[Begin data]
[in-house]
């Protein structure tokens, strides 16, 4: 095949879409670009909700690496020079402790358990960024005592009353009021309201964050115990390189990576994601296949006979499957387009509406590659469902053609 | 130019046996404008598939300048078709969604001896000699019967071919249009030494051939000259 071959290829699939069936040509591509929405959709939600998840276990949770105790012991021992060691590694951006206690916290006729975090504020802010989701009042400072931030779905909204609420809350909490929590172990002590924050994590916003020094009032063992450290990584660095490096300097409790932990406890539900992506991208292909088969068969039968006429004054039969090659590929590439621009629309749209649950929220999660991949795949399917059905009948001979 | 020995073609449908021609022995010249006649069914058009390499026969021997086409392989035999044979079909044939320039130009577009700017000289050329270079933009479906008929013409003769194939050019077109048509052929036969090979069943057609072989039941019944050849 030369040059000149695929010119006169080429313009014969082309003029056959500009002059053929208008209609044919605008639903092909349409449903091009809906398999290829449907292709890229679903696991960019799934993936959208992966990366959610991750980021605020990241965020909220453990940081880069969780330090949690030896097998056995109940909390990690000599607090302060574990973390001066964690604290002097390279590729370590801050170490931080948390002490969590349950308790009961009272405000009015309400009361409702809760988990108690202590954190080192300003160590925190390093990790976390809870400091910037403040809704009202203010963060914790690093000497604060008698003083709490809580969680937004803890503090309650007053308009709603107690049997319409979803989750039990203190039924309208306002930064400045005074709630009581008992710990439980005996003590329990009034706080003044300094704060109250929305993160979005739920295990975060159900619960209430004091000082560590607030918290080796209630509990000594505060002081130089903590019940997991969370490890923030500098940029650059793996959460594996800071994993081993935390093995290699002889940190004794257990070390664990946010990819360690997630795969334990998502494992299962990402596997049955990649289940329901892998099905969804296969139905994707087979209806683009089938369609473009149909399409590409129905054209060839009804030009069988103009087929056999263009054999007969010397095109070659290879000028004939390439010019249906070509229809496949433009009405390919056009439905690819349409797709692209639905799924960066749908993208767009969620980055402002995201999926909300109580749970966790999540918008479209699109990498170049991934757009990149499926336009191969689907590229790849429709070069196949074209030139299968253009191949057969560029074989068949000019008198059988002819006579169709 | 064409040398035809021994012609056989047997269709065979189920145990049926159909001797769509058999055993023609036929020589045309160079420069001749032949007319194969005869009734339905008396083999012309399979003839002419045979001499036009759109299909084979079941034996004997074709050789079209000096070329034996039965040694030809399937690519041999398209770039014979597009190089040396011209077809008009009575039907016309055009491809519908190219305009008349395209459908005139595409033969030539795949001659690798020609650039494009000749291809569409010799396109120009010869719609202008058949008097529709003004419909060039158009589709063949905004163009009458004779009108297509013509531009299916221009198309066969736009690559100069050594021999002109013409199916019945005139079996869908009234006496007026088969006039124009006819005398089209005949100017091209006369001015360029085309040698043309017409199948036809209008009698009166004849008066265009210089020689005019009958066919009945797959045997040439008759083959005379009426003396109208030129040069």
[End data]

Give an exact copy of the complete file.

[in-house]
């Protein structure tokens, strides 16, 4: 095949879409670009909700690496020079402790358990960024005592009353009021309201964050115990390189990576994601296949006979499957387009509406590659469902053609 | 130019046996404008598939300048078709969604001896000699019967071919249009030494051939000259 071959290829699939069936040509591509929405959709939600998840276990949770105790012991021992060691590694951006206690916290006729975090504020802010989701009042400072931030779905909204609420809350909490929590172990002590924050994590916003020094009032063992450290990584660095490096300097409790932990406890539900992506991208292909088969068969039968006429004054039969090659590929590439621009629309749209649950929220999660991949795949399917059905009948001979 | 020995073609449908021609022995010249006649069914058009390499026969021997086409392989035999044979079909044939320039130009577009700017000289050329270079933009479906008929013409003769194939050019077109048509052929036969090979069943057609072989039941019944050849 030369040059000149695929010119006169080429313009014969082309003029056959500009002059053929208008209609044919605008639903092909349409449903091009809906398999290829449907292709890229679903696991960019799934993936959208992966990366959610991750980021605020990241965020909220453990940081880069969780330090949690030896097998056995109940909390990690000599607090302060574990973390001066964690604290002097390279590729370590801050170490931080948390002490969590349950308790009961009272405000009015309400009361409702809760988990108690202590954190080192300003160590925190390093990790976390809870400091910037403040809704009202203010963060914790690093000497604060008698003083709490809580969680937004803890503090309650007053308009709603107690049997319409979803989750039990203190039924309208306002930064400045005074709630009581008992710990439980005996003590329990009034706080003044300094704060109250929305993160979005739920295990975060159900619960209430004091000082560590607030918290080796209630509990000594505060002081130089903590019940997991969370490890923030500098940029650059793996959460594996800071994993081993935390093995290699002889940190004794257990070390664990946010990819360690997630795969334990998502494992299962990402596997049955990649289940329901892998099905969804296969139905994707087979209806683009089938369609473009149909399409590409129905054209060839009804030009069988103009087929056999263009054999007969010397095109070659290879000028004939390439010019249906070509229809496949433009009405390919056009439905690819349409797709692209639905799924960066749908993208767009969620980055402002995201999926909300109580749970966790999540918008479209699109990498170049991934757009990149499926336009191969689907590229790849429709070069196949074209030139299968253009191949057969560029074989068949000019008198059988002819006579169709 | 064409040398035809021994012609056989047997269709065979189920145990049926159909001797769509058999055993023609036929020589045309160079420069001749032949007319194969005869009734339905008396083999012309399979003839002419045979001499036009759109299909084979079941034996004997074709050789079209000096070329034996039965040694030809399937690519041999398209770039014979597009190089040396011209077809008009009575039907016309055009491809519908190219305009008349395209459908005139595409033969030539795949001659690798020609650039494009000749291809569409010799396109120009010869719609202008058949008097529709003004419909060039158009589709063949905004163009009458004779009108297509013509531009299916221009198309066969736009690559100069050594021999002109013409199916019945005139079996869908009234006496007026088969006039124009006819005398089209005949100017091209006369001015360029085309040698043309017409199948036809209008009698009166004849008066265009210089020689005019009958066919009945797959045997040439008759083959005379009426003396109208030129040069």